Back when Sanofi's Chris Viehbacher was in the hunt for Genzyme, one of the big sticking points was assessing the value of the experimental MS drug Lemtrada. Genzyme's forecasts were starry eyed. Sanofi ($SNY), which had its own late-stage MS drug in the pipeline, issued bleak forecasts. Which is why they ultimately established a CVR on the program to separate it in their $20 billion buyout deal.
Now, though, Viehbacher says he's seen the results of the late-stage trial, and he's a believer.
"Now that we have seen the clinical trial results--I have seen them but I cannot say more because we are going to publish them in April--we are very excited about this multiple sclerosis franchise," Viehbacher tells Reuters' Ben Hirschler.
But now he's finding it harder to get analysts enthusiastic as well. The problem: Novartis ($NVS) has beaten the competition to the marketplace with Gilenya and Biogen Idec has wowed the industry with impressive data on BG-12, its big new MS drug that appears to be on track to a blockbuster approval.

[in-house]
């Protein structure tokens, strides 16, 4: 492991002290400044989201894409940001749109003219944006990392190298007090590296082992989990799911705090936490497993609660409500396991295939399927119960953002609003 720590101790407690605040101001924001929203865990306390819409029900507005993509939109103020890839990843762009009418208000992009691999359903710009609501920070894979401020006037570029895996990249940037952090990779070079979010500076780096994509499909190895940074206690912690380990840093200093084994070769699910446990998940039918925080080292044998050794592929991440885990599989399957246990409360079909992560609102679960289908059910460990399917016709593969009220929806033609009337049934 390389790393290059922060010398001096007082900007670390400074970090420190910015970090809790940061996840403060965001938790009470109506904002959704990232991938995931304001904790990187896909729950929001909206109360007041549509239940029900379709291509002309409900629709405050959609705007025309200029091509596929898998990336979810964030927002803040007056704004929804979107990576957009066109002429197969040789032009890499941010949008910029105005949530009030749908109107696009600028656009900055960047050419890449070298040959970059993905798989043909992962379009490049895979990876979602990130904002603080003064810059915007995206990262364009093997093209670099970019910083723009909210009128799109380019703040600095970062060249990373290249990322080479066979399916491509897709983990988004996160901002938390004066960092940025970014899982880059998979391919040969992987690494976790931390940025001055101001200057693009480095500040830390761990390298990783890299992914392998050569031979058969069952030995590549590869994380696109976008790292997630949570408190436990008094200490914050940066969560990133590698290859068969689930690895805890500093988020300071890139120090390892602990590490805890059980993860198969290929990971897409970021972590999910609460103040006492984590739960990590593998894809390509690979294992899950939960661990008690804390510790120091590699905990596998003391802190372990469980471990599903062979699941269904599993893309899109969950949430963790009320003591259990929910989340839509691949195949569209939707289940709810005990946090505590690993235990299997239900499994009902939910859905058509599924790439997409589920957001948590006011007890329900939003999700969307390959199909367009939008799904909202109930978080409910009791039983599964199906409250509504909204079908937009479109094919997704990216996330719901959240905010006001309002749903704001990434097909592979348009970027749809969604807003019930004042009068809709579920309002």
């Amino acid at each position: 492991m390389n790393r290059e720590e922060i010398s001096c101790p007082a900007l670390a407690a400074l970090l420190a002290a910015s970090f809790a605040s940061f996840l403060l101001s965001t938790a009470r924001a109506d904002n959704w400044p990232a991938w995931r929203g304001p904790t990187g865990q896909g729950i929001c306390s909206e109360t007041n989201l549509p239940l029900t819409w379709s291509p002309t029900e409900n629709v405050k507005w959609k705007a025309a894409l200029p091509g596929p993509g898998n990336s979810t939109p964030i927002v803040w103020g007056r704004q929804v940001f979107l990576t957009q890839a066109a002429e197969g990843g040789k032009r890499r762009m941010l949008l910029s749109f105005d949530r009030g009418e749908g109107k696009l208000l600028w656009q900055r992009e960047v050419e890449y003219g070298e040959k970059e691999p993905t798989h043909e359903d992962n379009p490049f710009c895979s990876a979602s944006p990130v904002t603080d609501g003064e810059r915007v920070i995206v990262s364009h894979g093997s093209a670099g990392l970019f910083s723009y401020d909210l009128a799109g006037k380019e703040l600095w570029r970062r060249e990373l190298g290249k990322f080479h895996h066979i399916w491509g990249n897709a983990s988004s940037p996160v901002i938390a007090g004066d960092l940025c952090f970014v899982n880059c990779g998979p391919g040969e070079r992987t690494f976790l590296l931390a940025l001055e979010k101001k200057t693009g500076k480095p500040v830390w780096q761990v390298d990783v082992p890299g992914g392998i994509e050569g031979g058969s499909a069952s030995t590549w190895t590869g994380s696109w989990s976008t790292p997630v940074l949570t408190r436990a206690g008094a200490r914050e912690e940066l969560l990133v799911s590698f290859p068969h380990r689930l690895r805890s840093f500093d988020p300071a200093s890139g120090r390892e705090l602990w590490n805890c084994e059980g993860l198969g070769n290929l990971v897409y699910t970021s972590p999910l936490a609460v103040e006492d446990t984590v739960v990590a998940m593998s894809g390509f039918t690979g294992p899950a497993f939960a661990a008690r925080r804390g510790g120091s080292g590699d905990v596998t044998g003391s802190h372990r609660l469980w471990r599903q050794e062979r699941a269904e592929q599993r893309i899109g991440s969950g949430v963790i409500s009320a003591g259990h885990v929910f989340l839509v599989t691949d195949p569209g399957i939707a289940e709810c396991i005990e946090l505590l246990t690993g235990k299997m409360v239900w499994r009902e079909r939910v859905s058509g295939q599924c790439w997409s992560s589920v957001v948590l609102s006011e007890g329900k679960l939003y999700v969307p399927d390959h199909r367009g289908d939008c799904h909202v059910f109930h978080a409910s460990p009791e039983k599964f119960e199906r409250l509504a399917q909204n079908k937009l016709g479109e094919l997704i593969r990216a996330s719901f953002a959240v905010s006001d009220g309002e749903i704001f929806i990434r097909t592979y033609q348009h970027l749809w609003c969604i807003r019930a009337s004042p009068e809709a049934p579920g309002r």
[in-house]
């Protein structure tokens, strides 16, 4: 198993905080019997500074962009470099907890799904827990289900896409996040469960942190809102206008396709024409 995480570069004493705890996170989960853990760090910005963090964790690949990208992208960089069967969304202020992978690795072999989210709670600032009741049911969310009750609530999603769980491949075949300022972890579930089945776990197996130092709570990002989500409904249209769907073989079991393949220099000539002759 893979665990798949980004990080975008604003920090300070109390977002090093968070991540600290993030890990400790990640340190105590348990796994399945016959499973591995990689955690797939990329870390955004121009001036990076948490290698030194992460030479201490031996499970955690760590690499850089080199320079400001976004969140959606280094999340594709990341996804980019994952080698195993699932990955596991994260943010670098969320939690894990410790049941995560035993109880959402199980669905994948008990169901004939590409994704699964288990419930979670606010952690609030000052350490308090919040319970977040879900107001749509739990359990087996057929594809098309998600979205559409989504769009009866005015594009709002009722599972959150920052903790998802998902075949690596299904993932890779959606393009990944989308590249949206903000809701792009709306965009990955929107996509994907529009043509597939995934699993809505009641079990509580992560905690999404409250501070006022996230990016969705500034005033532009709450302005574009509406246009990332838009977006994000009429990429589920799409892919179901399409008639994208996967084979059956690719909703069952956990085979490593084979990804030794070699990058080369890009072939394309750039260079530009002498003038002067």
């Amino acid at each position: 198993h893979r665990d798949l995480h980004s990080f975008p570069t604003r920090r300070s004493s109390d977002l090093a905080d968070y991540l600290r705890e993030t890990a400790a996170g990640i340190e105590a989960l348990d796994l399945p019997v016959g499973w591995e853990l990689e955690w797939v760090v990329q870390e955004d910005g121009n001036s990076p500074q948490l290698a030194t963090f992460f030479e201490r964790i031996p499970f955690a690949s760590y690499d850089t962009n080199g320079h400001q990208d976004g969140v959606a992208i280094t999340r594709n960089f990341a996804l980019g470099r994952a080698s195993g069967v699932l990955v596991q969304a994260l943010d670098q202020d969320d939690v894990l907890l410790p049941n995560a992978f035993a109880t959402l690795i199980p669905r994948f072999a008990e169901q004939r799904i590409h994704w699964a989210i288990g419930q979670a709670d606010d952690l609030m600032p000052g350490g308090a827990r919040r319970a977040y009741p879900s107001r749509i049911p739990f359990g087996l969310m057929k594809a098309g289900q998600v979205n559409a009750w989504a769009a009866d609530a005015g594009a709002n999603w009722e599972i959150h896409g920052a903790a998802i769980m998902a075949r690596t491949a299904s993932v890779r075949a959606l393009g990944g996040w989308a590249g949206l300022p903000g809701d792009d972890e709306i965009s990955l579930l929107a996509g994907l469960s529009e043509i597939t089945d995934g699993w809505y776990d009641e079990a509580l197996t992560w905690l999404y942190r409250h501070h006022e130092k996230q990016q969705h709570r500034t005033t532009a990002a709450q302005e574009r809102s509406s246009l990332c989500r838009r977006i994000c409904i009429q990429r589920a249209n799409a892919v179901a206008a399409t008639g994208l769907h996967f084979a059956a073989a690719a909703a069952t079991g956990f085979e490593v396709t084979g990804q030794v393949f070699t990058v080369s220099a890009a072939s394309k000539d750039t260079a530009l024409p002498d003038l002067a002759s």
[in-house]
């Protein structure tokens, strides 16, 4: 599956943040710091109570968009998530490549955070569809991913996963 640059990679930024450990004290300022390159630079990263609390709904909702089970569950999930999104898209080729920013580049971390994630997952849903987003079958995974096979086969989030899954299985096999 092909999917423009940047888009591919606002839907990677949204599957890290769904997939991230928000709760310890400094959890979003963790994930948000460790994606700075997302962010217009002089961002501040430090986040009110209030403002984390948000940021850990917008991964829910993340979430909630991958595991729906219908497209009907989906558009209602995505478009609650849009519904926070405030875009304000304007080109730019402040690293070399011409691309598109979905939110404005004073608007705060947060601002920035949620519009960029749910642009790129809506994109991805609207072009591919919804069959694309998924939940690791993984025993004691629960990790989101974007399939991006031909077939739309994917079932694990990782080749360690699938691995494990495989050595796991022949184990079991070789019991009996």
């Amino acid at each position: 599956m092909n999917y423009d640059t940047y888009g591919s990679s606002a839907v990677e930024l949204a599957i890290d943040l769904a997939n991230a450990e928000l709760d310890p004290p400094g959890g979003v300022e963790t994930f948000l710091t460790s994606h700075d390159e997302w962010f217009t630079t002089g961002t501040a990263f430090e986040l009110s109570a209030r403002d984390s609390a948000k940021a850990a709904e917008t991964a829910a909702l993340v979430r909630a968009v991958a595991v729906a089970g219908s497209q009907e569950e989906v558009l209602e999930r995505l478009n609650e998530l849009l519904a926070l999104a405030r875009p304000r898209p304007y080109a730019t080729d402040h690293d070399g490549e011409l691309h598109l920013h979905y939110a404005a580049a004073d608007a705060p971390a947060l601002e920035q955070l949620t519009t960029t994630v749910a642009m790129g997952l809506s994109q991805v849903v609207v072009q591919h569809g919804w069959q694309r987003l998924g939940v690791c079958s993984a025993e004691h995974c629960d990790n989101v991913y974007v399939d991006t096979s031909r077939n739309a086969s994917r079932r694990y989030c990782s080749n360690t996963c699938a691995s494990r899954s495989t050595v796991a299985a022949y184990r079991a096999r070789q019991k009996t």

Reuters notes that peak sales forecasts for Lemtrada range from a billion euros a year at Morgan Stanley to a mere 360 million at Nomura. And the fact that Sanofi has a shot of debuting a second MS treatment, Aubagio, has done nothing to whet the enthusiasm of the analysts.
"Sanofi will remain a small player compared with Biogen or Novartis, but it will still remain on the radar screen," Natixis analyst Beatrice Muzard tells the wire service. Maybe Viehbacher did too good a job at downplaying Lemtrada.
- here's the article from Reuters